Former Transport Minister Glenys Hanna-Martin said she was “embarrassed” by the recent comments by Prime Minister Dr. Hubert Minnis regarding the need to implement stricter traffic penalties in light of a recent U.S. report that listed traffic fatalities in The Bahamas as “a major concern”.
“I was saddened and embarrassed that the prime minister of our country…was able to suddenly tell the Bahamian people that he is going to look at the laws or he has invited the law commission to look at laws that deal with the fines and penalties particularly killing in the course of dangerous driving,” Hanna-Martin said in a recent interview with The Nassau Guardian.
“I was embarrassed because we just had an entire debate in Parliament dealing with road safety.
“The prime minister was there. There was no mention of any of this thing. It’s so compelling and urgent, but no mention during that debate.
“When I contributed to that debate I was able point out that there was a body of work that was done by the ministry…which created a whole framework for road safety.
“And it came from a foundational understanding that road safety requires a comprehensive approach which includes fines and other things, and it dealt with specifically fines and penalties.
“The very thing the prime minister spoke about is sitting in the office of the minister of transport.
“…There is draft legislation, which they are aware of because the recent bill they brought was a carve out for that draft, which deals with cell phones.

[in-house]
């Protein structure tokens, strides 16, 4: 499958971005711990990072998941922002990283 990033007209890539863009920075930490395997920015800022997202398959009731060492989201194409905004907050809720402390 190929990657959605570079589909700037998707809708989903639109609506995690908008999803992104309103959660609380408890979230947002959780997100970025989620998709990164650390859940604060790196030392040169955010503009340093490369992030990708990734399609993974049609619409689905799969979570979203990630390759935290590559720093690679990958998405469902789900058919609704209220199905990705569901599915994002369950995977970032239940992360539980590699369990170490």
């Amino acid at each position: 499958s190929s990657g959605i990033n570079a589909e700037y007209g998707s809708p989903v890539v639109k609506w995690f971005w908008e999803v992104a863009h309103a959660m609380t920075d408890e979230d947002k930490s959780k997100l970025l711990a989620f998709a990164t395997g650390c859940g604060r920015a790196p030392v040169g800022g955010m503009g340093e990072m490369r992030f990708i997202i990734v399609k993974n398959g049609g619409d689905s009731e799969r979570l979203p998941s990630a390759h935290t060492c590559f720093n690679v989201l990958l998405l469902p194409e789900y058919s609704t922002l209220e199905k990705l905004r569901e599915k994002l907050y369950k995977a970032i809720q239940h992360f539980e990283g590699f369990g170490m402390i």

“They carved it out and only dealt with cell phones, when they ought to have brought a more comprehensive approach to it and they didn’t do it.”
Hanna-Martin continued that it is even more saddening that it took a report from the American government to provide a warning/advisory in order for the government to “jump”.
In its 2019 Crime and Safety Report, the United States’ Overseas Security Advisory Council (OSAC) said traffic accidents in The Bahamas are often due to drivers who are intolerant, reckless and sometimes “antagonistic”.
Last week, during his calls for harsher traffic legislation, Minnis revealed that he has spoken with the law reform commissioner about strengthening the “insulting” traffic penalties that exist in The Bahamas.
“It’s coincidental because just on Tuesday I expressed some similar concern to my Cabinet colleagues that we must look at the traffic legislation because our fines must be much, much more harsh than what we’re seeing,” the prime minister told reporters.
“There must be vehicular manslaughter.”
According to statistics released by the commissioner of police in January, there were 63 traffic accidents recorded in The Bahamas in 2018 that resulted in 69 deaths.
Of those deaths, 31 were pedestrians, 20 were drivers, 12 were passengers, three were motorcyclists and three were bicyclists.
The government recently passed amendments to the Road Traffic Act in the House of Assembly that will criminalize the use of cell phones and other electronic communication devices while driving, along with making it illegal to drive with open alcoholic beverages.
Those amendments have yet to be brought into force.
Education: Vrije Universiteit Brussel (University of Brussels), MA in Mass Communications